The prefectural capital, Toyama City, is located almost at the center of Toyama Prefecture. The city developed as a “1,000,000-koku* castle town” and now has been flourished as a city on the Tateyama Kurobe Alpine Route and the gateway to Kurobe Valley. Takaoka, located west of Toyama City, is a city of commerce and industry with 170,000 inhabitants and an international trading port. The city has many industries, such as aluminum, copperware, paper/ pulp, and medicine, whose volume is one of the highest among the cities located on the Sea of Japan side. Takaoka supplies most of bronze bells and statues of Buddhist temples in the whole country.
Since the city was built more than 400 years ago, it has also left a number of cultural assets and maintained a traditional atmosphere.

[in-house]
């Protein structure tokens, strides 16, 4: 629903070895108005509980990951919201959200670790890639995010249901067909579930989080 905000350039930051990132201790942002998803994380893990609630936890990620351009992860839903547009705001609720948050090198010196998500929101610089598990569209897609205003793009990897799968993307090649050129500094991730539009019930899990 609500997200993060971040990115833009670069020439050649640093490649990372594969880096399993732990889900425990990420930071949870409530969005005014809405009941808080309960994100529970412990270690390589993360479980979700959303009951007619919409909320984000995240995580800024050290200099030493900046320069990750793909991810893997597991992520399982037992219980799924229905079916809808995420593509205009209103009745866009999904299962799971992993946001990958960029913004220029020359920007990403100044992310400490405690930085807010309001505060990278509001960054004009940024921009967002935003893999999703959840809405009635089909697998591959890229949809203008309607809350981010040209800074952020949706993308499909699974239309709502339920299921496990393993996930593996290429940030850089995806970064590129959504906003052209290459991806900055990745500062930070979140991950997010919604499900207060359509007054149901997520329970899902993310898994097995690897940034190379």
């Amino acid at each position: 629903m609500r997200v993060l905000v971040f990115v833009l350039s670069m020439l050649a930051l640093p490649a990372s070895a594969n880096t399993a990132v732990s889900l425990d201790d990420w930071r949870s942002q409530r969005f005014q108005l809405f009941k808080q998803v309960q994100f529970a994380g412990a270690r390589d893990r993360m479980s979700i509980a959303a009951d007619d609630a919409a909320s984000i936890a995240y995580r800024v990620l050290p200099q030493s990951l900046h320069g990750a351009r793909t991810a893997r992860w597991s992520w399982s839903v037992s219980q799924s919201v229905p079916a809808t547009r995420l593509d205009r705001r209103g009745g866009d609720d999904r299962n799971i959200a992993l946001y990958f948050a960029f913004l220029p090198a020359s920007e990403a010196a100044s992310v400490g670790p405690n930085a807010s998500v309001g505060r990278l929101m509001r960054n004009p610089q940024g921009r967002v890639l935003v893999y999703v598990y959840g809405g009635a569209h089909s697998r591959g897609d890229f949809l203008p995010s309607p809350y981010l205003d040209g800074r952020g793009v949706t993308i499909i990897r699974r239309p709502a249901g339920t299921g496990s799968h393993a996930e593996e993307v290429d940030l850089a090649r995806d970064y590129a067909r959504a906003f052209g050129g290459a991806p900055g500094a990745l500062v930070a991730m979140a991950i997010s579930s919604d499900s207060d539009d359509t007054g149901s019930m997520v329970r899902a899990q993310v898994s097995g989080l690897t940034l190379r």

*koku: Japanese old unit of measurement to assess the wealth
Takaoka city, at latitude 36 north and longitude 137 east. On the similar latitude as San Francisco, Beijing, and Athens.
Casting technique of Takaoka city has been passed down through generations over 400 years.
In Takaoka’s first 2 years to 1611, 7 imoji (metalworkers) at what is now Kanaya-machi were stationed. This marks the start of the long history of Takaoka Copper.
Founded in 1916, as a manufacturer of Buddhist altar fittings, copper and bronze bells for Buddhist temples, floral organ and traditional tea ceremony articles, NOUSAKU has been playing an important role in the local industry. With advanced casting techniques and the craftsmanship, NOUSAKU has started producing wind bells and table wares with designers using same casting technique. NOUSAKU not only carries on the torch, but also keeps seeking for new techniques and challenge of collaborations across industries exploring the possibility of casting.